Speaking to Vanity Fair, Phillips detailed how the two actors fell out before the cameras started rolling.
“Bob [De Niro] called me and he goes, 'Tell him he's an actor and he's got to be there, I like to hear the whole movie, and we're going to all get in a room and just read it,'” Phillips said.
“And I'm in between a rock and a hard place because Joaquin's like, 'There's no f***ing way I'm doing a read-through,' and Bob's like, 'I do read-throughs before we shoot, that's what we do.’”
Eventually Phoenix was brought in to a reading at De Niro's offices in Manhattan, but mumbled his way through it.
De Niro then invited Phoenix up to his personal office to talk things over, but Phoenix refused, saying he “felt sick” because he hadn't liked doing the read-through.
But with their director’s encouragement, the two stars met and worked out their issues, with De Niro apparently holding Phoenix by the face, kissing him and saying, “It’s going to be OK, bubbeleh.”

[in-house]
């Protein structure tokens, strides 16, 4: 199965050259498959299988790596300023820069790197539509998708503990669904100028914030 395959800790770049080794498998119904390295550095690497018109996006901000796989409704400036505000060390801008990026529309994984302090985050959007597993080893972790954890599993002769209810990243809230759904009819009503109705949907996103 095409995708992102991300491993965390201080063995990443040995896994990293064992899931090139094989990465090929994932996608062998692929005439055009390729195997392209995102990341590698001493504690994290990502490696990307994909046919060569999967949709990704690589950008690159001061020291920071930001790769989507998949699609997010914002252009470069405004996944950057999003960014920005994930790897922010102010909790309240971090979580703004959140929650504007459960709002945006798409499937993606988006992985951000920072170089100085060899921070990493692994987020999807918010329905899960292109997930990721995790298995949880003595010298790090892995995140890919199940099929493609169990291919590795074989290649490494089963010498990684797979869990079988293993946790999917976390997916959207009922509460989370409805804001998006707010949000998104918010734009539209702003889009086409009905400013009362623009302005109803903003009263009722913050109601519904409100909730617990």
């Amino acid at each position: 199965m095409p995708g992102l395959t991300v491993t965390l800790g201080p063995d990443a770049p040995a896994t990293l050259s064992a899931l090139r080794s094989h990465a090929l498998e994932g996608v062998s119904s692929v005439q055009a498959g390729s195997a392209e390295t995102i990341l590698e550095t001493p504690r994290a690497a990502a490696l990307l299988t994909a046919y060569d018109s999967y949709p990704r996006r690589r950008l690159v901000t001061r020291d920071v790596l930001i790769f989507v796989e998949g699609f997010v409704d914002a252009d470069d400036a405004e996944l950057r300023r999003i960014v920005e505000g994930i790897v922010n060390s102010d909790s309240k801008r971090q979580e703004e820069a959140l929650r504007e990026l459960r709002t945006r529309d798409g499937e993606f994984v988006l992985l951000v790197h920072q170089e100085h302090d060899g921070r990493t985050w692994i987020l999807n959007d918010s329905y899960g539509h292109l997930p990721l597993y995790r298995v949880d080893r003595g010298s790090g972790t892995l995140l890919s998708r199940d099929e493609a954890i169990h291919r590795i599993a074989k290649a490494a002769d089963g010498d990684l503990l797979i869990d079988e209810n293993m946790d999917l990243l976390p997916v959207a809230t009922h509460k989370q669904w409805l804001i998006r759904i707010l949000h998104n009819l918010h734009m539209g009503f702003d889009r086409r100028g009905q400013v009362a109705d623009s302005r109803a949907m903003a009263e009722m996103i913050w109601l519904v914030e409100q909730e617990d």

“It was so beautiful,” Phillips added.
However, in other anecdotes about the production it’s revealed that De Niro, who plays talk show host Murray Franklin, and Phoenix, who plays unhinged failing stand-up Arthur Fleck, barely spoke on set in an effort to stay true to their characters and acting methods.
“I didn’t like to talk to him on set,” Phoenix told Vanity Fair. “The first day we said good morning, and beyond that I don’t know that we talked much.”
De Niro confirmed this, adding, “His character and my character, we didn't need to talk about anything. We just say, 'Do the work. Relate as the characters to each other.' It makes it simpler and we don't [talk]. There's no reason to.”
That’s not to say there isn’t love.
“He is my favorite American actor,” Phoenix told the magazine.